The Unlit Lamp, by Radclyffe Hall

Chapter Twenty-seven

On Joan’s twenty-first birthday it poured with rain. She woke early, conscious of a sound that she could not place for a moment, the sound of a gutter overflowing on to the leads outside her window. She got up and looked out through the streaming panes. The view was almost completely hidden by mist, and her room felt cold with the first approach of autumn. She dressed and went down to breakfast, to find Mrs. Ogden already behind the coffee-pot.

Her mother looked up, smiling. ‘Many happy returns of the day’, she said.

There were two parcels and two letters on Joan’s plate. She opened the parcels first; one contained a writing-case, from her mother, the other a book, from Milly. Her letters were from Richard and Elizabeth. She recognized Elizabeth’s writing on the unusually large envelope, and something prompted her to open Richard’s letter first.

He wrote:

‘This is to congratulate you on coming of age, that is if there be cause for congratulation, which, my dear, rests entirely with you. I hope, I believe, that now at last you have made up your mind to strike out for yourself; this is your moment, and I entreat you to seize it.’

The letter ended:

‘Joan, for the fourth time, please marry me!’

Joan laughed quietly as she folded this epistle and opened the long envelope addressed in Elizabeth’s hand. It contained no letter of any kind, only a legal document; the lease of the flat in Bloomsbury.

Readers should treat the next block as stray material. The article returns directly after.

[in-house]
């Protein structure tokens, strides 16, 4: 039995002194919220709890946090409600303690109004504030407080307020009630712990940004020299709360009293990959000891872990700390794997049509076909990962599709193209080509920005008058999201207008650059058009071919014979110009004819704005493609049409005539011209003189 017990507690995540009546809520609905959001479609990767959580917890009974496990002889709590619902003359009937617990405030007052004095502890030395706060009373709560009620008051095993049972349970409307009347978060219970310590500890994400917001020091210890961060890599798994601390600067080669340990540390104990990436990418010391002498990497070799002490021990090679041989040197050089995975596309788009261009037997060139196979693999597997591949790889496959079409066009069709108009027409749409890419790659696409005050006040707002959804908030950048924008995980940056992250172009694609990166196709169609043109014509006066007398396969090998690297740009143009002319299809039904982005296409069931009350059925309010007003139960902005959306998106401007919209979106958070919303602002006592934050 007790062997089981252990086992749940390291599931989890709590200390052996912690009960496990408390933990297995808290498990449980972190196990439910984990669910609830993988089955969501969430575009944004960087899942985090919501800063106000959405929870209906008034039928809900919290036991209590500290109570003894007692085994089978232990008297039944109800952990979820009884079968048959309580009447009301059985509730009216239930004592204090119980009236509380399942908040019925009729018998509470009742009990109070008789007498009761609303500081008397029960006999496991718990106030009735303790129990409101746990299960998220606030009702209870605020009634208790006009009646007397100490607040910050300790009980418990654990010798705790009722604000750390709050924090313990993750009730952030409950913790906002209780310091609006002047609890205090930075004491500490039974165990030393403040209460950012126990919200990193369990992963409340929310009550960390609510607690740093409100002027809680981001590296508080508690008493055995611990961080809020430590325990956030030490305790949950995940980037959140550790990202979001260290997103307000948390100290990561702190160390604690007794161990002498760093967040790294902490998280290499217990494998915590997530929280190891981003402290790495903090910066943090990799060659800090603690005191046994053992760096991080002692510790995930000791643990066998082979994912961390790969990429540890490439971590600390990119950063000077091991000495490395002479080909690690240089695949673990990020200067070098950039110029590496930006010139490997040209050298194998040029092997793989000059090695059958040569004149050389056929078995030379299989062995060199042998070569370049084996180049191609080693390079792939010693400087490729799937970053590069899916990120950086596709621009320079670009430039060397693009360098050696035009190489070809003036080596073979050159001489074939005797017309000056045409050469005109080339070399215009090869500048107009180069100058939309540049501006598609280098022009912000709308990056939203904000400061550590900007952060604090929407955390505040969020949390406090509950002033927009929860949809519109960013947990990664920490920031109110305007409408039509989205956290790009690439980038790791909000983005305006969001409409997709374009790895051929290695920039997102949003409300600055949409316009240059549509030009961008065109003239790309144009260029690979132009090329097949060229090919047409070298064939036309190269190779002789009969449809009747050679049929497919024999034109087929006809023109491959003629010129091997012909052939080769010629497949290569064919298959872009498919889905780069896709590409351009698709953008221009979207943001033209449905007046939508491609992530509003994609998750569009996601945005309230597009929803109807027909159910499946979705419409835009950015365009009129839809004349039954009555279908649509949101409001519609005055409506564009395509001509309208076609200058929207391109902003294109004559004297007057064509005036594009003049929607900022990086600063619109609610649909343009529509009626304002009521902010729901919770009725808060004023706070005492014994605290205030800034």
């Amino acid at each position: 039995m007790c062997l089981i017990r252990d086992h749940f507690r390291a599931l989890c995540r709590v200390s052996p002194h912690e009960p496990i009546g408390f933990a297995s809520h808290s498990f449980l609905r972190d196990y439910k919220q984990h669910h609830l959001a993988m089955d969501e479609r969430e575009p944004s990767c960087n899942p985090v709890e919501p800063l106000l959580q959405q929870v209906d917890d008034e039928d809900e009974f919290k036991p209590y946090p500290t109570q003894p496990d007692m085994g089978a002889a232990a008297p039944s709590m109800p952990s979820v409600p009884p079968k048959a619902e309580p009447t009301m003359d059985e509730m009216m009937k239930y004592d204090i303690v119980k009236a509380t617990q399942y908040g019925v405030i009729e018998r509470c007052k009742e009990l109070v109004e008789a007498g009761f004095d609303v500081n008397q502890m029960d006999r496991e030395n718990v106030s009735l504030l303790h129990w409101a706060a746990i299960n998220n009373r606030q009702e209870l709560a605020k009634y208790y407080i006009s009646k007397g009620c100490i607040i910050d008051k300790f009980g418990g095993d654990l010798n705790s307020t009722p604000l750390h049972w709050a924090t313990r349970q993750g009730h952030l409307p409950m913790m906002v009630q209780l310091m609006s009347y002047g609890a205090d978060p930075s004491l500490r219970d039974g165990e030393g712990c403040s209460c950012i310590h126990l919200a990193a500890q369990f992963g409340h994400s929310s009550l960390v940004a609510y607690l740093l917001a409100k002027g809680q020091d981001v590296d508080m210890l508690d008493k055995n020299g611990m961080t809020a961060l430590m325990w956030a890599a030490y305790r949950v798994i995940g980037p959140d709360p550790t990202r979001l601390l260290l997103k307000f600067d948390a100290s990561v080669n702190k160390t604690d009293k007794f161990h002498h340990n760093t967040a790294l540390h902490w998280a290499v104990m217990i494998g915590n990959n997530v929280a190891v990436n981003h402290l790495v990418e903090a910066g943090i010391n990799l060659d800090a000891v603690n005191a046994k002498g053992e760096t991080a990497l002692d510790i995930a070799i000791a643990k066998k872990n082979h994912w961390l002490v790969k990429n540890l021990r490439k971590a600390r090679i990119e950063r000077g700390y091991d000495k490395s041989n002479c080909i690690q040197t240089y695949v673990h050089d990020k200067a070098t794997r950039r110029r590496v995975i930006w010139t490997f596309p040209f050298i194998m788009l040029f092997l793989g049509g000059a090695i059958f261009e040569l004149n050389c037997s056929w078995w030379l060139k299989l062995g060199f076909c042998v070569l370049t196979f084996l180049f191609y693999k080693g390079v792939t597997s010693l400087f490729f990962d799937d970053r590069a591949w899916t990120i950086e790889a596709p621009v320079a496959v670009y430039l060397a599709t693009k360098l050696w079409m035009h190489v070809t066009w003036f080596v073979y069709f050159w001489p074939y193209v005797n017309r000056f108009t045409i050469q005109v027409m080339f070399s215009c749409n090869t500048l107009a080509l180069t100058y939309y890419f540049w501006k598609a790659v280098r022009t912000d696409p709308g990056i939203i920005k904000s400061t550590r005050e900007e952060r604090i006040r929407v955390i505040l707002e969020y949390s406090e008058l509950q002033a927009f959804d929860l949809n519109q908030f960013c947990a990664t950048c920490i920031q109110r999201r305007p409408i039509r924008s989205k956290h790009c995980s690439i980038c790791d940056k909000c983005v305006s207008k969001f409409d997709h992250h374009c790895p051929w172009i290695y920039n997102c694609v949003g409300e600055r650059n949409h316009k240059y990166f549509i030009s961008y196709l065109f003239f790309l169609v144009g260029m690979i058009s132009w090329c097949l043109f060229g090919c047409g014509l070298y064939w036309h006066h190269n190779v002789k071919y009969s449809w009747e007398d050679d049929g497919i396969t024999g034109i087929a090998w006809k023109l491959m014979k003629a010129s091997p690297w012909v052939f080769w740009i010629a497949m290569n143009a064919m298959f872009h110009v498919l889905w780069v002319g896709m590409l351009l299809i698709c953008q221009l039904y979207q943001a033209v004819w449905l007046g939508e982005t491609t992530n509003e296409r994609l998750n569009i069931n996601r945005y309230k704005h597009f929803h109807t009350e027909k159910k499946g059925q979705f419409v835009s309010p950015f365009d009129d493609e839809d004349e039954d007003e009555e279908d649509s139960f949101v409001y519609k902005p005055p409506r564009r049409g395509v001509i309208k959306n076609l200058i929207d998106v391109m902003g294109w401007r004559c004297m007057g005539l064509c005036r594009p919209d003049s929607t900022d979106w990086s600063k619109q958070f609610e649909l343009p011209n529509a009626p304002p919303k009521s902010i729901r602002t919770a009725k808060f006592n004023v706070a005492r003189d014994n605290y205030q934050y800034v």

2

She found Elizabeth in Ralph’s study, writing letters. As she came in Elizabeth got up and took both her hands. ‘My dear’, she said, and kissed her.

Joan sat down. ‘So you’ve done it!’ was all she found to say.

‘You mean the flat? Yes, it’s my birthday present to you — aren’t you pleased, Joan?’

‘Elizabeth,’ Joan tried to speak quietly, ‘you shouldn’t have done this until we’d talked things over again; when did you sign the lease?’

Elizabeth stiffened. ‘That’s not the point’, she said quickly. ‘The point is what do you mean about talking things over again? Our plans were decided long ago.’

Joan faltered. ‘Don’t get angry, Elizabeth, only listen; I don’t know how to say it, you paralyse me, I’m afraid of you!’

‘Afraid of me?’

‘Yes, of you; terribly, horribly afraid of you and of myself Elizabeth, it’s my mother; I don’t see how I can leave her, now that Milly’s gone. Wait; you’ve no idea how helpless she is. She seems ill and we never keep a servant, these days — what would she do all alone in the house? She depends so much on me; why, since Father’s death she can’t even keep the tradesmen’s books in order, and with no one to look after her I think she’d ruin herself, she seems to have lost all idea about money. We must wait just a little longer in any case, say a year. Elizabeth, don’t look like that! Perhaps she’ll pull herself together, I don’t know; all I know is that I can’t come now —’ She paused, catching her breath.

Elizabeth had come close and was standing over her, looking down with inscrutable eyes. ‘Her eyes look like the sea in a mist’, Joan thought helplessly, reverting to the old habit of drawing comparisons. But Elizabeth was speaking in a calm, cold voice.